It’s Friday afternoon, and one of my students says to me “I hate you.”
“I know,” I replied, smiling. I try pretty hard to keep the Indy Clause side of my personality under wraps when I tutor students. They are afraid enough of writing as it is. But my Indy self comes out quickly with the right provocation.
Earlier in the appointment, the student said “I’m really hungover.”
“Too bad. You shouldn’t drink so much.” (I’ve been working with this student for a year now, we’re over formalities.)
“Why are you so mean?”
But I know this student makes appointments with me because I will force his lazy, hungover self to write his paper the right way. This is the same thing that happens with my buddy J.
I tell her that something in her writing doesn’t work and she says “Damnit!” and I say “Yes!” because I know it means I’m right. Poor J, how she suffers.
My friend and I were talking about our preparations for the poetry reading last week.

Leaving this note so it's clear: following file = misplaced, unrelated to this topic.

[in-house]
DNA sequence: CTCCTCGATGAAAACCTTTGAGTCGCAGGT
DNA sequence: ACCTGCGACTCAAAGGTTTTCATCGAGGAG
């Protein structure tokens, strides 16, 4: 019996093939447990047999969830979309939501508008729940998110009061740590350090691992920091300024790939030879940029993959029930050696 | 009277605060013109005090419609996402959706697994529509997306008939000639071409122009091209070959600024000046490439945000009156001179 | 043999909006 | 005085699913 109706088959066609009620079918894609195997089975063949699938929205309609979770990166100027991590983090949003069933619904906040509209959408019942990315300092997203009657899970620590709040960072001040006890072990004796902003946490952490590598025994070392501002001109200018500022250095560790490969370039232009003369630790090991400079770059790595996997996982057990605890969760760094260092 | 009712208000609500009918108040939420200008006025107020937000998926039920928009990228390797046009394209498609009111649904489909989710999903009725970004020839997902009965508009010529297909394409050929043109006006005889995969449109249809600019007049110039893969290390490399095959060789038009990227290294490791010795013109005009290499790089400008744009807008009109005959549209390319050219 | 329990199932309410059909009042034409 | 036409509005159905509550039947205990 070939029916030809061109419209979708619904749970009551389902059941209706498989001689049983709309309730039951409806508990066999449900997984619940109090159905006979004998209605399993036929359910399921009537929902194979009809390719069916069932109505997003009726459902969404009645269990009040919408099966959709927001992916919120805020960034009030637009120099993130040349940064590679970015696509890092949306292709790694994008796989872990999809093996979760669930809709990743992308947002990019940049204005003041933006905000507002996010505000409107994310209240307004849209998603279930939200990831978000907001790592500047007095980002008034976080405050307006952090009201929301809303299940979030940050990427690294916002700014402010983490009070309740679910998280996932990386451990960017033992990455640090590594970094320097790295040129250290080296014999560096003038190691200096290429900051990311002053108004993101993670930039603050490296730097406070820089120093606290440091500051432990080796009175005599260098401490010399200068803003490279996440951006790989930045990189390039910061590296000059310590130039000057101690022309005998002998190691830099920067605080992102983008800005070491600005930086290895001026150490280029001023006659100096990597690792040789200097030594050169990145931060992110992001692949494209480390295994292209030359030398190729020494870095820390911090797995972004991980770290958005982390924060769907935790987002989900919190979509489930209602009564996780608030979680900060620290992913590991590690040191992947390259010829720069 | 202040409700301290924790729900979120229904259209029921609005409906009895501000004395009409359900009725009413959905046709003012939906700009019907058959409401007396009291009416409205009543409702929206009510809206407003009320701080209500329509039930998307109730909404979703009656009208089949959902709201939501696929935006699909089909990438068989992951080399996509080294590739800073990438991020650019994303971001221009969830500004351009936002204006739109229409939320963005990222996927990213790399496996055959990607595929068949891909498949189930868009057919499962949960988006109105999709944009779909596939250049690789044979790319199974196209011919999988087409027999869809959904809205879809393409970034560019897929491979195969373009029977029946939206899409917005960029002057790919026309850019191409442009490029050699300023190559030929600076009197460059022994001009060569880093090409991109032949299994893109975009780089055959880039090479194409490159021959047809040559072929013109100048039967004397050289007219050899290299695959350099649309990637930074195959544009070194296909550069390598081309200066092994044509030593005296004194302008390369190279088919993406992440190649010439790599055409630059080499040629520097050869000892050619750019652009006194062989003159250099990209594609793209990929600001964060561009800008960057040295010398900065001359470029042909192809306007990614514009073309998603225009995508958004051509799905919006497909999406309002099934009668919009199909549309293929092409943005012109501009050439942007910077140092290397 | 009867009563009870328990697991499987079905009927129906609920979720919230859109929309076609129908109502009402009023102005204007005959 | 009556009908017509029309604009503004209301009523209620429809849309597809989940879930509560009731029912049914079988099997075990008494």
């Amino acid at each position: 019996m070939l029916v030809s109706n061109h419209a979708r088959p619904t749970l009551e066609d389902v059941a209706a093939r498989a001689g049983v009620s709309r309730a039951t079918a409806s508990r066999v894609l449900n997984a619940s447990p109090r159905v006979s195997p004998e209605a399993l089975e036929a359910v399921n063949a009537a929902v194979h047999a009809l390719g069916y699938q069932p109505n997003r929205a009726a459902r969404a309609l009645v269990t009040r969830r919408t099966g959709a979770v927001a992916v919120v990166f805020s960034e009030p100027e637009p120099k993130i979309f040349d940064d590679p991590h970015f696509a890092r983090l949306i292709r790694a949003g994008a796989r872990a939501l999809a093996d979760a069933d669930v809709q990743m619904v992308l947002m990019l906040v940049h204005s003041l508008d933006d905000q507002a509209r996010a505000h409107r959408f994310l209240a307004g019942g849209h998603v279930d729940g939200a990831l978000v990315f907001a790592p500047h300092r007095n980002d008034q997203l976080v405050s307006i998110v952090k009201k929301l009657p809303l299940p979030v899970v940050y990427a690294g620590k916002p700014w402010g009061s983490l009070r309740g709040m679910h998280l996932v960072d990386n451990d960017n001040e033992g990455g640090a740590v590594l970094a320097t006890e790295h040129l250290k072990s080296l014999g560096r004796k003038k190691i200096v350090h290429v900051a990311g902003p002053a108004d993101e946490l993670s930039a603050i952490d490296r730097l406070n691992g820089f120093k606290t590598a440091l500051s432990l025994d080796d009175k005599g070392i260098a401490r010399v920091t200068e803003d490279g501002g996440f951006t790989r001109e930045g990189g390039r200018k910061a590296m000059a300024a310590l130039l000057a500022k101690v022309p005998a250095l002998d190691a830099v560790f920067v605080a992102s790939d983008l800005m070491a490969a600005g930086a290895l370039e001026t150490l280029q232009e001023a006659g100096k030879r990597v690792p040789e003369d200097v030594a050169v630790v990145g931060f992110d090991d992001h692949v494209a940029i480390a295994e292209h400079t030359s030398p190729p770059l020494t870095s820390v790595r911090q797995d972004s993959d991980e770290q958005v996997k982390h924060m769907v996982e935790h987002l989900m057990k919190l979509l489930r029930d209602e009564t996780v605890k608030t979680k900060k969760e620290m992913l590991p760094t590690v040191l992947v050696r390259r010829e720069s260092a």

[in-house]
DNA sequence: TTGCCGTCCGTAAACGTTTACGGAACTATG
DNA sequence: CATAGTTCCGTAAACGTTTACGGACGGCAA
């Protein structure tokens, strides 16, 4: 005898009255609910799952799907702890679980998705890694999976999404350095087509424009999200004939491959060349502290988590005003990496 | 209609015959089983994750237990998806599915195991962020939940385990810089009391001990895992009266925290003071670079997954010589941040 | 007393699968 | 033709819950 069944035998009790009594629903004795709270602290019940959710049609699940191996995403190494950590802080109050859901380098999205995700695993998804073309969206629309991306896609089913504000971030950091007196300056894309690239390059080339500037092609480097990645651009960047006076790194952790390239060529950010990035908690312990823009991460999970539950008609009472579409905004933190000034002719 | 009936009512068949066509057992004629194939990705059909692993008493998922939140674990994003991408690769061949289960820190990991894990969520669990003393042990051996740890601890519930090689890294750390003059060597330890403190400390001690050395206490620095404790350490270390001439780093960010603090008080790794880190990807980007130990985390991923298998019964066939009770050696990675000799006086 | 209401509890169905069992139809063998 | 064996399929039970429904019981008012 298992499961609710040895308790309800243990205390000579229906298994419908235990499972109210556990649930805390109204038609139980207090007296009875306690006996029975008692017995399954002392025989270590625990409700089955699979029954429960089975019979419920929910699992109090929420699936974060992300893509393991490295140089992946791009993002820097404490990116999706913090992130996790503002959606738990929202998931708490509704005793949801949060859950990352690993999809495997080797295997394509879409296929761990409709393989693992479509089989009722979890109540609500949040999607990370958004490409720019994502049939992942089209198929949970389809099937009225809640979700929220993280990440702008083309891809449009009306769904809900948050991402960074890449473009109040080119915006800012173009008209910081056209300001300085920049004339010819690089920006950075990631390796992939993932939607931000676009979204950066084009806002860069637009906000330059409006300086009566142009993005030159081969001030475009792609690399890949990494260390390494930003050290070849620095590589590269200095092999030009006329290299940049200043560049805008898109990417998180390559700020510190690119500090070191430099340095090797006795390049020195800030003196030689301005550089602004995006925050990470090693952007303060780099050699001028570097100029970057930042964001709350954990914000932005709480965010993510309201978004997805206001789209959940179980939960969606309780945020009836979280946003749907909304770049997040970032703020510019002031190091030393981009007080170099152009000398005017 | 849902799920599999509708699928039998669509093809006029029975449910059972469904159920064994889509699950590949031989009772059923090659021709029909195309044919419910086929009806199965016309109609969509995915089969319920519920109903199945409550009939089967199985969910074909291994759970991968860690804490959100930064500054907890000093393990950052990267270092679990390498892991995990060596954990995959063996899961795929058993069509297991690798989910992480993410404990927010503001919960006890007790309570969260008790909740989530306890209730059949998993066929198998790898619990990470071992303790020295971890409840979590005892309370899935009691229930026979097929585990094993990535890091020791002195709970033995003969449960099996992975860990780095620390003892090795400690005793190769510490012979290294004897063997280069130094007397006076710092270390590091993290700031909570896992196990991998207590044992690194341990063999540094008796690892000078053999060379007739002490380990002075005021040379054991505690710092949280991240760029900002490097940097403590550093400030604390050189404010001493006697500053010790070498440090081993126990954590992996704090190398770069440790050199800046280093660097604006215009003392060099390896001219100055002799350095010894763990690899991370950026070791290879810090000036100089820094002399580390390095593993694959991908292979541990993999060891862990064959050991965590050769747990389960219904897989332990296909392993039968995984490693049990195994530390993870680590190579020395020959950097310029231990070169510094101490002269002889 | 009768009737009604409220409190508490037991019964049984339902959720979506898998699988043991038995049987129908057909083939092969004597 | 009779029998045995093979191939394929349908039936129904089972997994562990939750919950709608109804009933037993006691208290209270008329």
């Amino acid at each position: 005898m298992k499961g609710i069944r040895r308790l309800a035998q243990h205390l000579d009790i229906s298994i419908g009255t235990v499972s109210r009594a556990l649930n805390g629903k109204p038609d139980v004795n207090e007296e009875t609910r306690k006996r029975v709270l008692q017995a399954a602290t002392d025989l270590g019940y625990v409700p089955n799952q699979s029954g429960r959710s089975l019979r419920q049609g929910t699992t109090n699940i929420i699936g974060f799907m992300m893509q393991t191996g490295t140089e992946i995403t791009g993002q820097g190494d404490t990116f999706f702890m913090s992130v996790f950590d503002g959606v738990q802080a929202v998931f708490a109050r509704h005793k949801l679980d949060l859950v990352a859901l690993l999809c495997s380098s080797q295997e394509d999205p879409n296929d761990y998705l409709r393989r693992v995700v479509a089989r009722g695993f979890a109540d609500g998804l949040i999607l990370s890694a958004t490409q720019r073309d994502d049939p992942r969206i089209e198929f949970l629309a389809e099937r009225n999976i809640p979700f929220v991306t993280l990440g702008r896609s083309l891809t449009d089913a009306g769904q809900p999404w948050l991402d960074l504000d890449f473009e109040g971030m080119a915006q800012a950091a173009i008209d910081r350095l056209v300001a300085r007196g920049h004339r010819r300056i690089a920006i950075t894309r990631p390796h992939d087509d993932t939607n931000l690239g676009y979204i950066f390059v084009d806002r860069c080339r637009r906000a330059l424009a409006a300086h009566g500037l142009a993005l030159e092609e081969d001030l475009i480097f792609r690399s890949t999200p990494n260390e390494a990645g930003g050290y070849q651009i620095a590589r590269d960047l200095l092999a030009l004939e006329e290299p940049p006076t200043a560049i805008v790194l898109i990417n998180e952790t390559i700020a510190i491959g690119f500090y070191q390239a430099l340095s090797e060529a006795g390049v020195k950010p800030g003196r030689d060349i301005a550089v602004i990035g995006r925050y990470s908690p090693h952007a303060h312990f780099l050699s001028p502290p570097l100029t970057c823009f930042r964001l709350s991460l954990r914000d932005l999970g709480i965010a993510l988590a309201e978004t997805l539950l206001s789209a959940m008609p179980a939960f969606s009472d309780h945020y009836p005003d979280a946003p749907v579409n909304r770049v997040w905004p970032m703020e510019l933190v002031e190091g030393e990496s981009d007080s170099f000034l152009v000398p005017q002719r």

“I printed out my greatest hits,” he said. “There are only four.”
“I printed out the poems that I hate the least.”
Then we started talking about what I think is called negative self talk in psychology circles. For me, it’s a little bit like the evil eye, the idea that boasting draws the attention of the evil eye. So I try not to boast.
For years, I published more than my poetry buddies, and so I only told my mother or one of my non-writing friends when I got something published. DP has been trying the past few years to publish (and finally won a big prize!), so I tried to be low key when I got something published.
Much of the time the negative talk energizes me. Why? Probably because I think it’s funny, and humor is one of the things that keeps me going. Also, because I don’t really think everything I write sucks, I can mock my anxieties and keep them in their place.
How do you talk down to yourself? Is it good for you or not?